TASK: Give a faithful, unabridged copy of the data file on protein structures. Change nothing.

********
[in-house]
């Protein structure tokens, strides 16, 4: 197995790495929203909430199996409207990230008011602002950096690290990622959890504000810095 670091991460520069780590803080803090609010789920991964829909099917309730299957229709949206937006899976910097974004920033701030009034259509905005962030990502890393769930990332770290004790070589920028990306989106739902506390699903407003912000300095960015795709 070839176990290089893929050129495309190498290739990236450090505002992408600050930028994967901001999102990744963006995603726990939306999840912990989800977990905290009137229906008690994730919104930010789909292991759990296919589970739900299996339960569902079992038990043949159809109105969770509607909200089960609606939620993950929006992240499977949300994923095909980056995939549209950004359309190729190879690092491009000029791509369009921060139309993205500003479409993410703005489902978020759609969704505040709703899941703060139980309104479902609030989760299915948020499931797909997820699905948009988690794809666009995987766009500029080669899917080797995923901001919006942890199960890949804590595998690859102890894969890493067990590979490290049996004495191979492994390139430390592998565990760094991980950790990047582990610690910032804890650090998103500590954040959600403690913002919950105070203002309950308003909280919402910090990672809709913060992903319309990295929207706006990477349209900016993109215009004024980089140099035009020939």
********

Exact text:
[in-house]
């Protein structure tokens, strides 16, 4: 197995790495929203909430199996409207990230008011602002950096690290990622959890504000810095 670091991460520069780590803080803090609010789920991964829909099917309730299957229709949206937006899976910097974004920033701030009034259509905005962030990502890393769930990332770290004790070589920028990306989106739902506390699903407003912000300095960015795709 070839176990290089893929050129495309190498290739990236450090505002992408600050930028994967901001999102990744963006995603726990939306999840912990989800977990905290009137229906008690994730919104930010789909292991759990296919589970739900299996339960569902079992038990043949159809109105969770509607909200089960609606939620993950929006992240499977949300994923095909980056995939549209950004359309190729190879690092491009000029791509369009921060139309993205500003479409993410703005489902978020759609969704505040709703899941703060139980309104479902609030989760299915948020499931797909997820699905948009988690794809666009995987766009500029080669899917080797995923901001919006942890199960890949804590595998690859102890894969890493067990590979490290049996004495191979492994390139430390592998565990760094991980950790990047582990610690910032804890650090998103500590954040959600403690913002919950105070203002309950308003909280919402910090990672809709913060992903319309990295929207706006990477349209900016993109215009004024980089140099035009020939």